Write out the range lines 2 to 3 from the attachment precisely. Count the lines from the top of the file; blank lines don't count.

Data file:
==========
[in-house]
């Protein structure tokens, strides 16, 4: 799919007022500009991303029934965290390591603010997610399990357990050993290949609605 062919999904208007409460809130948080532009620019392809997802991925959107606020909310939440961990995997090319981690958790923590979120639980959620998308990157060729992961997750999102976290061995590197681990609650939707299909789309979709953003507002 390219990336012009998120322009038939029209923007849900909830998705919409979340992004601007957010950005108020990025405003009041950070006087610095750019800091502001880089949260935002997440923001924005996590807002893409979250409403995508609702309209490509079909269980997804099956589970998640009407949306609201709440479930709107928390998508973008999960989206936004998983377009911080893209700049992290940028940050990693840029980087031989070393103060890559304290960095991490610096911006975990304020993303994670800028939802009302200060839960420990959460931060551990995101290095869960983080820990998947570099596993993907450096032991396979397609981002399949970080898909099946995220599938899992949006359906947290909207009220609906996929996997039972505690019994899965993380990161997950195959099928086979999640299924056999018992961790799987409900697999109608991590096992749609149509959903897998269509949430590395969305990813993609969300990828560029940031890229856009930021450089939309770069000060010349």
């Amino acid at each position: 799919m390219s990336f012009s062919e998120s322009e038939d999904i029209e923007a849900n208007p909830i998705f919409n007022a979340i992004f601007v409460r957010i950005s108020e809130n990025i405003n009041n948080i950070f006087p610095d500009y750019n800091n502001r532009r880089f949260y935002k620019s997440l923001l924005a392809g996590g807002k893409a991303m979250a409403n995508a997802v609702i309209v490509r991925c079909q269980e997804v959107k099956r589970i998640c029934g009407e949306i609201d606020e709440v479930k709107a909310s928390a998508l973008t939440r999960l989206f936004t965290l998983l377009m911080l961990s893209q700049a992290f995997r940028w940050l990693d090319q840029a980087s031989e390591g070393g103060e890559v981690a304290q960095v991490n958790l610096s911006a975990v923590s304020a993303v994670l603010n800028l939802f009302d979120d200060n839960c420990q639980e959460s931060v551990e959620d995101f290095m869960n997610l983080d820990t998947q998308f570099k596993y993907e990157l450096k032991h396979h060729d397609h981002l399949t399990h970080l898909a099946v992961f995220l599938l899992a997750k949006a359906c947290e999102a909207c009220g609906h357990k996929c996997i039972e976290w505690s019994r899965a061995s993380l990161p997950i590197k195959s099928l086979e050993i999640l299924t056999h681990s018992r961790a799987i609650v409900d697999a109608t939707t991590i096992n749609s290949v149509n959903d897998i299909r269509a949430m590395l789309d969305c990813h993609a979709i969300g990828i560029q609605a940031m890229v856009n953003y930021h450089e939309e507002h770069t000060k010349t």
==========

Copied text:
């Protein structure tokens, strides 16, 4: 799919007022500009991303029934965290390591603010997610399990357990050993290949609605 062919999904208007409460809130948080532009620019392809997802991925959107606020909310939440961990995997090319981690958790923590979120639980959620998308990157060729992961997750999102976290061995590197681990609650939707299909789309979709953003507002 390219990336012009998120322009038939029209923007849900909830998705919409979340992004601007957010950005108020990025405003009041950070006087610095750019800091502001880089949260935002997440923001924005996590807002893409979250409403995508609702309209490509079909269980997804099956589970998640009407949306609201709440479930709107928390998508973008999960989206936004998983377009911080893209700049992290940028940050990693840029980087031989070393103060890559304290960095991490610096911006975990304020993303994670800028939802009302200060839960420990959460931060551990995101290095869960983080820990998947570099596993993907450096032991396979397609981002399949970080898909099946995220599938899992949006359906947290909207009220609906996929996997039972505690019994899965993380990161997950195959099928086979999640299924056999018992961790799987409900697999109608991590096992749609149509959903897998269509949430590395969305990813993609969300990828560029940031890229856009930021450089939309770069000060010349």
């Amino acid at each position: 799919m390219s990336f012009s062919e998120s322009e038939d999904i029209e923007a849900n208007p909830i998705f919409n007022a979340i992004f601007v409460r957010i950005s108020e809130n990025i405003n009041n948080i950070f006087p610095d500009y750019n800091n502001r532009r880089f949260y935002k620019s997440l923001l924005a392809g996590g807002k893409a991303m979250a409403n995508a997802v609702i309209v490509r991925c079909q269980e997804v959107k099956r589970i998640c029934g009407e949306i609201d606020e709440v479930k709107a909310s928390a998508l973008t939440r999960l989206f936004t965290l998983l377009m911080l961990s893209q700049a992290f995997r940028w940050l990693d090319q840029a980087s031989e390591g070393g103060e890559v981690a304290q960095v991490n958790l610096s911006a975990v923590s304020a993303v994670l603010n800028l939802f009302d979120d200060n839960c420990q639980e959460s931060v551990e959620d995101f290095m869960n997610l983080d820990t998947q998308f570099k596993y993907e990157l450096k032991h396979h060729d397609h981002l399949t399990h970080l898909a099946v992961f995220l599938l899992a997750k949006a359906c947290e999102a909207c009220g609906h357990k996929c996997i039972e976290w505690s019994r899965a061995s993380l990161p997950i590197k195959s099928l086979e050993i999640l299924t056999h681990s018992r961790a799987i609650v409900d697999a109608t939707t991590i096992n749609s290949v149509n959903d897998i299909r269509a949430m590395l789309d969305c990813h993609a979709i969300g990828i560029q609605a940031m890229v856009n953003y930021h450089e939309e507002h770069t000060k010349t």